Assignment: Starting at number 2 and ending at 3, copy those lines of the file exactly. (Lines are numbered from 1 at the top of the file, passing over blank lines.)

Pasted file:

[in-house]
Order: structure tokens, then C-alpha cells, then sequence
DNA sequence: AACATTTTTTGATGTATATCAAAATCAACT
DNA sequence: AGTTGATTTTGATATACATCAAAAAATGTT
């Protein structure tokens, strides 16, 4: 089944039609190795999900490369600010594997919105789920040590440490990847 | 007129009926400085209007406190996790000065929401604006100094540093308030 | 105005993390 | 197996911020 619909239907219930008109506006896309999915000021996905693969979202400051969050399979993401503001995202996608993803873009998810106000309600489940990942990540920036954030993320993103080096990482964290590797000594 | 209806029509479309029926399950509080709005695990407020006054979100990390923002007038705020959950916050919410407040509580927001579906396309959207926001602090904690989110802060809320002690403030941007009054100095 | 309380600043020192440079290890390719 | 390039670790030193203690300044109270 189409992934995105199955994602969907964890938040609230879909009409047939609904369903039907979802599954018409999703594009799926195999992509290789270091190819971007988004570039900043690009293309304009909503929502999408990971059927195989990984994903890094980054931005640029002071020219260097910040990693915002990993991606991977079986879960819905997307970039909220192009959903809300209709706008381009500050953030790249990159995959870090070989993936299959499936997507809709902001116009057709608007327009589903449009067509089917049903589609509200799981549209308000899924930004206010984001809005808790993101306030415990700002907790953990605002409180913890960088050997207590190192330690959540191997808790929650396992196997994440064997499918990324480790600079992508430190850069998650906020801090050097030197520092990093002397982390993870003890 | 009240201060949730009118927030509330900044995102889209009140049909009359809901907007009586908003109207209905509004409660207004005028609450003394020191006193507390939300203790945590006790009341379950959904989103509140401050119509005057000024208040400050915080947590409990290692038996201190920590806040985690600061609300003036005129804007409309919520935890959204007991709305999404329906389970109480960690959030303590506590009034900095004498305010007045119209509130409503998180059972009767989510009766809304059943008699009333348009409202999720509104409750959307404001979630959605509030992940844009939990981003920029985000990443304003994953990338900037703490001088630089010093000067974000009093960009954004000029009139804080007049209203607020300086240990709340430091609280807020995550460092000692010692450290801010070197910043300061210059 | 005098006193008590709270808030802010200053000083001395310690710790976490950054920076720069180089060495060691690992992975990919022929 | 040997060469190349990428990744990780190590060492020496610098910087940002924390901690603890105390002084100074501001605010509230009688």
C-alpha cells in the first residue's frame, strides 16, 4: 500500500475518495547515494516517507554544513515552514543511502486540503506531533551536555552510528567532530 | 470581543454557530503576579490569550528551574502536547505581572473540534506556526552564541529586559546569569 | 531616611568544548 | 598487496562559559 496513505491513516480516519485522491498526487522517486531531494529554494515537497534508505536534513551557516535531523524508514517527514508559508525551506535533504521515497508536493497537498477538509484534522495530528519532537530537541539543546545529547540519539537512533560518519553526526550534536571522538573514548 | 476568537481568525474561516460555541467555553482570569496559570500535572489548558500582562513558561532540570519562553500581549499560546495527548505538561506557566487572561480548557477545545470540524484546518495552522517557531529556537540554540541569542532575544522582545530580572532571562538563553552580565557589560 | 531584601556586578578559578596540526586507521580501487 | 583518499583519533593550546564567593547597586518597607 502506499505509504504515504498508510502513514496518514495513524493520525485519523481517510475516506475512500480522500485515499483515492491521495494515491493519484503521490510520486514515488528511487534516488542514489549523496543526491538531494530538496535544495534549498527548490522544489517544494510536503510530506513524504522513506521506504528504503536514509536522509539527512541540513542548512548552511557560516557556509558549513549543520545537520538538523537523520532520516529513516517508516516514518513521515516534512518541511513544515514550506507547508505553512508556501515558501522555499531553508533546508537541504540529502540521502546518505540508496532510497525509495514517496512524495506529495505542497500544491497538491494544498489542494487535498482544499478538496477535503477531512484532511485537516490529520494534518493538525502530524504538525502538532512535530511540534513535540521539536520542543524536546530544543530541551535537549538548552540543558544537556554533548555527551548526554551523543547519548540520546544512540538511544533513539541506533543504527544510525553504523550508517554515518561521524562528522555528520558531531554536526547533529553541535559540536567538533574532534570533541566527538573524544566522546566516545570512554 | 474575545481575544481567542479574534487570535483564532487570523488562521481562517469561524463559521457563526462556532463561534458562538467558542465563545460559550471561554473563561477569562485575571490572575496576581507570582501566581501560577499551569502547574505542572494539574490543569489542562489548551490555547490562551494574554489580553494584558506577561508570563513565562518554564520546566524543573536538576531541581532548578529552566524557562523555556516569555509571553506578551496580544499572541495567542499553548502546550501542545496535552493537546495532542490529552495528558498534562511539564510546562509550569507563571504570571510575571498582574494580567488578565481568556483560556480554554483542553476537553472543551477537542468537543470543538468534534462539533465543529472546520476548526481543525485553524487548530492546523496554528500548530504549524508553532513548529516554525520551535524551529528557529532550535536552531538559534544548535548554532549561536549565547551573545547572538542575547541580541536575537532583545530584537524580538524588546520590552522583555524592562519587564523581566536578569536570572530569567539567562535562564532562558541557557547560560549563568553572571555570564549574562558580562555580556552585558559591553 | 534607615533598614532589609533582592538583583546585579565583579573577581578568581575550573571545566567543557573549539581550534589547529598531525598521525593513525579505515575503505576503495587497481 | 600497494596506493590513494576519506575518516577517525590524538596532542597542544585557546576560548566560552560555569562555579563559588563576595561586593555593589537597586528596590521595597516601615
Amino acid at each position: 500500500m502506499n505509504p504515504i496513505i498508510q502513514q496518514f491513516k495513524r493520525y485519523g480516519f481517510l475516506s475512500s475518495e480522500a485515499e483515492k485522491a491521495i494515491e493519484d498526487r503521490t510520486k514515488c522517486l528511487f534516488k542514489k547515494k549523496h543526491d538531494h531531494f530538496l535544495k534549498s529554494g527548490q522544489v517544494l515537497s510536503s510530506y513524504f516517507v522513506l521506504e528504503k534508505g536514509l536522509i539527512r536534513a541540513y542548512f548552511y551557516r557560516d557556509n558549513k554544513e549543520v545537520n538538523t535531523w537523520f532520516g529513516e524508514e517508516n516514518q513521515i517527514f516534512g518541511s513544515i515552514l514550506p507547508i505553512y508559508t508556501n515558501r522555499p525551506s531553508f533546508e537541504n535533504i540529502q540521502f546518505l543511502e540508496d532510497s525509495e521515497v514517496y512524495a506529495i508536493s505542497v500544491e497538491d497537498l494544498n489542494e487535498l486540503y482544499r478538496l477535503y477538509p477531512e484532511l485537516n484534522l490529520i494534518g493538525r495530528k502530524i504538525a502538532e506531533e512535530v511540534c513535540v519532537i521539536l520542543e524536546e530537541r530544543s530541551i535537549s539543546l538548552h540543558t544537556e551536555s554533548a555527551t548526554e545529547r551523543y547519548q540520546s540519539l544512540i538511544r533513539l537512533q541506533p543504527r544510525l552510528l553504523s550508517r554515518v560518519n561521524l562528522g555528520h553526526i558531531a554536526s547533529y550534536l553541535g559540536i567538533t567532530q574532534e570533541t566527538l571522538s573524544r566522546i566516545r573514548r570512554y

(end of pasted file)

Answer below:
Order: structure tokens, then C-alpha cells, then sequence
DNA sequence: AACATTTTTTGATGTATATCAAAATCAACT